Tina Miller, MS RDN Meijer Healthy Living Advisor, www.meijer.com/ahealthieryou
Research estimates that nearly 15 million Americans have a food allergy. In children, food allergies effect 1 of every 13 children. (FARE-Food Allergy Research and Education, https://www.foodallergy.org/facts-and-stats). Eight foods cause most food allergic reactions in the United States: milk, egg, peanut, tree nuts, soy, wheat, fish and crustacean shellfish. Here, we focus on three key allergens: Gluten, Dairy and Tree Nut.
A food allergy is an immune response to a component found in a particular food(s), typically a protein. Mild reactions such as a rash to severe reactions such as anaphylaxis (life-threatening reaction than may include closing of the airway) can happen when the allergen is ingested. Epinephrine is used to stop the immune reaction and prevent a life-threating event.
A food intolerance does not involve the immune system. Symptoms can cause discomfort such as stomach pain, gas and diarrhea but are not life-threatening. An example is lactose intolerance where the enzyme that digests lactose is missing and this results in uncomfortable side effects from drinking milk or consuming lactose containing dairy products.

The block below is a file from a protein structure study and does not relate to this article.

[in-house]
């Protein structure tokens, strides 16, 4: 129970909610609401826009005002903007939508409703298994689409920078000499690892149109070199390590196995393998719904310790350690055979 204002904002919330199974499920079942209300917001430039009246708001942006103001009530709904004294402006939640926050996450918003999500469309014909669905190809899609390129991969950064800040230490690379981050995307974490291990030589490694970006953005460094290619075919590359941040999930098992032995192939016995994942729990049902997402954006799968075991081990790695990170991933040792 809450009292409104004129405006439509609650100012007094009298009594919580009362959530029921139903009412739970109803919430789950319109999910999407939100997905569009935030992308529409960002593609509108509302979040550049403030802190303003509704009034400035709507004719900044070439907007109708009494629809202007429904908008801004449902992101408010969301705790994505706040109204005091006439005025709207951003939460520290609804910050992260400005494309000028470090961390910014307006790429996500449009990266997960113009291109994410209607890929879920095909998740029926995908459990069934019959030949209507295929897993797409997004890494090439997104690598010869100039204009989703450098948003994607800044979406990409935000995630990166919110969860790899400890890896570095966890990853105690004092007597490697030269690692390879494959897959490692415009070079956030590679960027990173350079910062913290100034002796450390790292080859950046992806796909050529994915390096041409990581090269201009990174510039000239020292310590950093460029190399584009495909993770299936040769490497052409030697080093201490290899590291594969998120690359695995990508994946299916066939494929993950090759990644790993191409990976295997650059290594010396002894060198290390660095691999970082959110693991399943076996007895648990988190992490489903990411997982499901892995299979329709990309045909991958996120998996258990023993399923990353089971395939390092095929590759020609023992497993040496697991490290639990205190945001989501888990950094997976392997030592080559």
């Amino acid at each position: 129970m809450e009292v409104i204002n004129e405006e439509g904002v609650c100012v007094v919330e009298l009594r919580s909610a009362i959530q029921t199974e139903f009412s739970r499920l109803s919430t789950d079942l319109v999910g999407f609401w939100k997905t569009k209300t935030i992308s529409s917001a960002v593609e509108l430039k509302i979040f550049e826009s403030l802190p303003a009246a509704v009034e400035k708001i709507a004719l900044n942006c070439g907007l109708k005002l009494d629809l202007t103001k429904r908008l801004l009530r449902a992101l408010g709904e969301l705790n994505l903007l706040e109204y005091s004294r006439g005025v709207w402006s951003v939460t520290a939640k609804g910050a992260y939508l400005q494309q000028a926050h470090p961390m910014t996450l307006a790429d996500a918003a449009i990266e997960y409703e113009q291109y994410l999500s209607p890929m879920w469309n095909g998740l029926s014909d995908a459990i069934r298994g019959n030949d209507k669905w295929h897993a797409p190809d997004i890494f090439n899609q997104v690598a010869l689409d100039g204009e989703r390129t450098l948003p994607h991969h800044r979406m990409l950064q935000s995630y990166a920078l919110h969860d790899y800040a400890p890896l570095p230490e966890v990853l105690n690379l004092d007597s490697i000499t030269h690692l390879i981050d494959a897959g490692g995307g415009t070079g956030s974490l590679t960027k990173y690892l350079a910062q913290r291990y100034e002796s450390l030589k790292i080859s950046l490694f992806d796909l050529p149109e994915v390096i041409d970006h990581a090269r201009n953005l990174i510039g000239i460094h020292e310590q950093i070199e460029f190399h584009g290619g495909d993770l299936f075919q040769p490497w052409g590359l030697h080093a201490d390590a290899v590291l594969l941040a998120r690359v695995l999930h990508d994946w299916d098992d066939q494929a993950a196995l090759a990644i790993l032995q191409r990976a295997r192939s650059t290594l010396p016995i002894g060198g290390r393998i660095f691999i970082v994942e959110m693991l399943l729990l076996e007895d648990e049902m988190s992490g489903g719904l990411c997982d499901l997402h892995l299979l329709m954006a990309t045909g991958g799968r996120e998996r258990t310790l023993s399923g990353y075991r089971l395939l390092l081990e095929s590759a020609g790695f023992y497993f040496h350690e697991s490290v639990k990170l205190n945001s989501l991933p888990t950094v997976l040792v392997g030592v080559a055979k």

Tips for planning an allergy free meal:
- Plan menu with allergy free foods
- Read food labels
- Read ingredient list carefully (read every time you purchase since manufacturing processes can change)
- Look for allergen information
- Visit manufacturer’s website and/or call
- When in doubt, don’t use the product
- For more information: http://www.kidswithfoodallergies.org/page/choosing-safe-foods.aspx
- Let guests read your recipes, view products
- Follow safe food handling practices
- Wash hands, surfaces frequently
- Avoid cross-contamination with non-allergen free foods
- Cover prepared foods to decrease risk
- Tips on label reading (http://bit.ly/2fZkRnJ) from the Asthma and Allergy Foundation of American. Labels on foods regulated by the FDA must list ingredients which contain one or more of the major food allergens in one of two ways:
- The common or usual name of the major food allergen must be followed by the food source in parentheses in the list of the ingredients. This will occur the first time the major food allergen is listed and does not have to be repeated each time the name of the specific food allergen appears.
Examples: “lecithin (soy),” “flour (wheat),” and “whey (milk)”
- There may be a section after or near the ingredient list called “Contains”. After the word “Contains”, there must be listed the name of the food source from which the major food allergen is derived.
Example: “Contains Wheat, Milk, and Soy.”